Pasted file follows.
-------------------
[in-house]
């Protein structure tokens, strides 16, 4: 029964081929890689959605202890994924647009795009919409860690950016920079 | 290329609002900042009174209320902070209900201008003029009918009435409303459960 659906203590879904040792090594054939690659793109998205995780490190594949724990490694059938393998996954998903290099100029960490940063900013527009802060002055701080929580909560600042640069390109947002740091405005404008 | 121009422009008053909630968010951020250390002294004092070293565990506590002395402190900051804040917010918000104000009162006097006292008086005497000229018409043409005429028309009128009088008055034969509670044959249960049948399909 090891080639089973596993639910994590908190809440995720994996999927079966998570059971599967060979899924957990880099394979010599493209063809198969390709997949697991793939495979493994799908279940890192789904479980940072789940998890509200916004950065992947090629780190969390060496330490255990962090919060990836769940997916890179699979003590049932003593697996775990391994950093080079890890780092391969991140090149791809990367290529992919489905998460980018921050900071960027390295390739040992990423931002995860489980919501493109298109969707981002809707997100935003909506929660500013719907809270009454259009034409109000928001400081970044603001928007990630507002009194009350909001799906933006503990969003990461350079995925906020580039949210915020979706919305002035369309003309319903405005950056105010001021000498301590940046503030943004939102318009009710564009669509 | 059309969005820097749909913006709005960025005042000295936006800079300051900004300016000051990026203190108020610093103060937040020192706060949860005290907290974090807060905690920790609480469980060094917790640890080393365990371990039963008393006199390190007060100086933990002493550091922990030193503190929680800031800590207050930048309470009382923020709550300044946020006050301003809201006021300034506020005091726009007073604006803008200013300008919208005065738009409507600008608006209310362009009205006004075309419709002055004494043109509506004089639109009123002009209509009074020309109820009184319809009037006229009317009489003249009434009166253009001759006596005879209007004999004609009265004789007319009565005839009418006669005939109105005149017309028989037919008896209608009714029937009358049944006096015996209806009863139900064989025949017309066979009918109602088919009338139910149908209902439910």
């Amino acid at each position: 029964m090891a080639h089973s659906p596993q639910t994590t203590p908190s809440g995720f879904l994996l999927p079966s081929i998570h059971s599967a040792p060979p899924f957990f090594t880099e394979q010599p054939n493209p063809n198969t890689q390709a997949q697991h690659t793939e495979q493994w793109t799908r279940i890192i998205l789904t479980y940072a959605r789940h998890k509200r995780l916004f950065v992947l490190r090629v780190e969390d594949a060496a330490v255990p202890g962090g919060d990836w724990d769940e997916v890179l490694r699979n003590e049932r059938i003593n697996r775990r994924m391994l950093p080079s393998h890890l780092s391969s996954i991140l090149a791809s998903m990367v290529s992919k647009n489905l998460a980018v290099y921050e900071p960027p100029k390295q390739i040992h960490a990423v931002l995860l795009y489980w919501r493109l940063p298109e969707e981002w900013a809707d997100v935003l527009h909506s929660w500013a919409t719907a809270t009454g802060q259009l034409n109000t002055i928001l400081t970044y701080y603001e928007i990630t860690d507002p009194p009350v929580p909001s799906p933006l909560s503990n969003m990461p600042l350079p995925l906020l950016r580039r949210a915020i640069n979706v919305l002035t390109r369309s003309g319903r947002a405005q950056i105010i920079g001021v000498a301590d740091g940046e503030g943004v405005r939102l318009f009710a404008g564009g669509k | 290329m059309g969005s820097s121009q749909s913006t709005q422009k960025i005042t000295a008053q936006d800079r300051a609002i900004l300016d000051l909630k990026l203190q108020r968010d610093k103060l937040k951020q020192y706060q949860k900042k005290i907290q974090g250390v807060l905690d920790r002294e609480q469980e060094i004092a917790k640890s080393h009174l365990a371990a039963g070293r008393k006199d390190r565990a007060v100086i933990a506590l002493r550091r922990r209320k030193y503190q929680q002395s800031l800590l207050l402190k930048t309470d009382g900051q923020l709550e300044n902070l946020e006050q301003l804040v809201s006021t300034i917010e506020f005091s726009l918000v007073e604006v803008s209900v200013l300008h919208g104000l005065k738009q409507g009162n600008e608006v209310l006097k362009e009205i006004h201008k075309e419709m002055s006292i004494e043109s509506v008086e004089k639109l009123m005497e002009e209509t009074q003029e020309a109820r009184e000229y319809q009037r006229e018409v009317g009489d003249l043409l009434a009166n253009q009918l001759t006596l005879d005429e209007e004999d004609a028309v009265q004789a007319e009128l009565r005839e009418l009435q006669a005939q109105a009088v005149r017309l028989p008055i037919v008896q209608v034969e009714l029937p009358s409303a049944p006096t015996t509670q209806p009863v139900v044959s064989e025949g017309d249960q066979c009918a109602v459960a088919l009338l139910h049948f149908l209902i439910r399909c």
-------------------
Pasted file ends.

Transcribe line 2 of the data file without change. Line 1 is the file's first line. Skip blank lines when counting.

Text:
């Protein structure tokens, strides 16, 4: 029964081929890689959605202890994924647009795009919409860690950016920079 | 290329609002900042009174209320902070209900201008003029009918009435409303459960 659906203590879904040792090594054939690659793109998205995780490190594949724990490694059938393998996954998903290099100029960490940063900013527009802060002055701080929580909560600042640069390109947002740091405005404008 | 121009422009008053909630968010951020250390002294004092070293565990506590002395402190900051804040917010918000104000009162006097006292008086005497000229018409043409005429028309009128009088008055034969509670044959249960049948399909 090891080639089973596993639910994590908190809440995720994996999927079966998570059971599967060979899924957990880099394979010599493209063809198969390709997949697991793939495979493994799908279940890192789904479980940072789940998890509200916004950065992947090629780190969390060496330490255990962090919060990836769940997916890179699979003590049932003593697996775990391994950093080079890890780092391969991140090149791809990367290529992919489905998460980018921050900071960027390295390739040992990423931002995860489980919501493109298109969707981002809707997100935003909506929660500013719907809270009454259009034409109000928001400081970044603001928007990630507002009194009350909001799906933006503990969003990461350079995925906020580039949210915020979706919305002035369309003309319903405005950056105010001021000498301590940046503030943004939102318009009710564009669509 | 059309969005820097749909913006709005960025005042000295936006800079300051900004300016000051990026203190108020610093103060937040020192706060949860005290907290974090807060905690920790609480469980060094917790640890080393365990371990039963008393006199390190007060100086933990002493550091922990030193503190929680800031800590207050930048309470009382923020709550300044946020006050301003809201006021300034506020005091726009007073604006803008200013300008919208005065738009409507600008608006209310362009009205006004075309419709002055004494043109509506004089639109009123002009209509009074020309109820009184319809009037006229009317009489003249009434009166253009001759006596005879209007004999004609009265004789007319009565005839009418006669005939109105005149017309028989037919008896209608009714029937009358049944006096015996209806009863139900064989025949017309066979009918109602088919009338139910149908209902439910």